Principles, in order to dominate and suffuse the life, need to have the power of awakening enthusiasm; truth needs to be aglow to work to any purpose. And what but the thought of a great personality can awaken enthusiasm? It is the ring of a name, summing up in itself all truth and goodness, that puts heart and soul and eyes into principles: it is this that makes men aware what the word enthusiasm means. “For me to live is Christ”—that is something to stir the blood, that is something to make the nerves tingle and the heart throb. “For me to live is Christ”—that speaks of Gethsemane and Calvary, of days and nights devoted to the highest good of man; that speaks the noblest thoughts that have ever been uttered, revelations of God and searchings of the human heart; that breathes the tenderest wooings to the sinful soul. It is the bugle call to the sad and despondent. “For me to live is Christ”—with that there is light in the darkest hour and hope in the most desperate day. Christ Jesus—with that name of infinite love we dare not be cast down, we dare not yield to sloth or sin, we dare not keep terms with distrust. “For to me to live is Christ” is a word of joy. Rejoice! Rejoice! is the word that issues from Him as the perfume from a flower. Christ purposes to conquer the world by great, overpowering joy. If you have deep and abiding joy in Christ you know what it is to be always triumphant, and yet always humble. Your triumph is in Him.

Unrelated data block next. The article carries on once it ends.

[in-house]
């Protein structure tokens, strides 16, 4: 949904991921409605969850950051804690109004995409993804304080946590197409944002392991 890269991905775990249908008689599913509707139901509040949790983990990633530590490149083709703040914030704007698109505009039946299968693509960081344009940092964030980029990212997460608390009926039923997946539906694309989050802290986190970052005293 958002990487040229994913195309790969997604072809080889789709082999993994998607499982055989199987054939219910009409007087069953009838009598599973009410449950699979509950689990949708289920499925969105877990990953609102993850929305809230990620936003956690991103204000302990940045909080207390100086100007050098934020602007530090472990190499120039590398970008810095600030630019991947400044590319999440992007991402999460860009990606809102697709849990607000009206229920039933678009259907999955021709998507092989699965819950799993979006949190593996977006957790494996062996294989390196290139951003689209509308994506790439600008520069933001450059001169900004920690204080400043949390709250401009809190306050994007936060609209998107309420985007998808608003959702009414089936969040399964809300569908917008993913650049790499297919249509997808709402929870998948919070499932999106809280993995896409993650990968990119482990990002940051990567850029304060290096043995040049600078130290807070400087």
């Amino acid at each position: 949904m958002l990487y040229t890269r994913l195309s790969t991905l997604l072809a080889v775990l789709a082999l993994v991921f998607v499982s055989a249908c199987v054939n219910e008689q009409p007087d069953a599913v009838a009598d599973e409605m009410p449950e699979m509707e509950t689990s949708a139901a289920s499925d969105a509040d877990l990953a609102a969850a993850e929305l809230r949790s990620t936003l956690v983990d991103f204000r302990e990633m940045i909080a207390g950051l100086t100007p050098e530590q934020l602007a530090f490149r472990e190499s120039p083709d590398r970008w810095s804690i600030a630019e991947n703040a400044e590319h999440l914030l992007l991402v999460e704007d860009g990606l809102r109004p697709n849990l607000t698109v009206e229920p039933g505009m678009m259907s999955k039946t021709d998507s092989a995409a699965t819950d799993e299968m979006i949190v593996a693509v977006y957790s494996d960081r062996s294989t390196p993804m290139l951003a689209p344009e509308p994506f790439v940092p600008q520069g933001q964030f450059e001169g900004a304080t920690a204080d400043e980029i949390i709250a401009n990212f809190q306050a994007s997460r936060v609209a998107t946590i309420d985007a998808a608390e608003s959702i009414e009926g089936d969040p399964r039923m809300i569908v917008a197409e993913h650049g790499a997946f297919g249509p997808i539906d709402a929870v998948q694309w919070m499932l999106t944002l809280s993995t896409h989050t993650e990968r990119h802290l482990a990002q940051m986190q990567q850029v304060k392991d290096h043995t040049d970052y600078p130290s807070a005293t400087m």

Sunday, July 10. I slept on deck last night and enjoyed it much—simply and solely slept. I am now a masher in whites. Though hot, we had an interesting service—the captain read prayers admirably; the purser read lessons, fatigued; I preached and enjoyed it. I felt homely on the first paragraph of John 21. I do love Christ; He is simply, solely everything. You know, people speak about a religious life, and they mean going to church and prayer-meetings. That is not it, surely, I feel it, and believe it. Christ everywhere, in all things. Means are good, but they are only bulrushes. It must be Christ all round, Alpha and Omega, end, between and beginning.1 [Note: James Chalmers, Autobiography and Letters, 285.]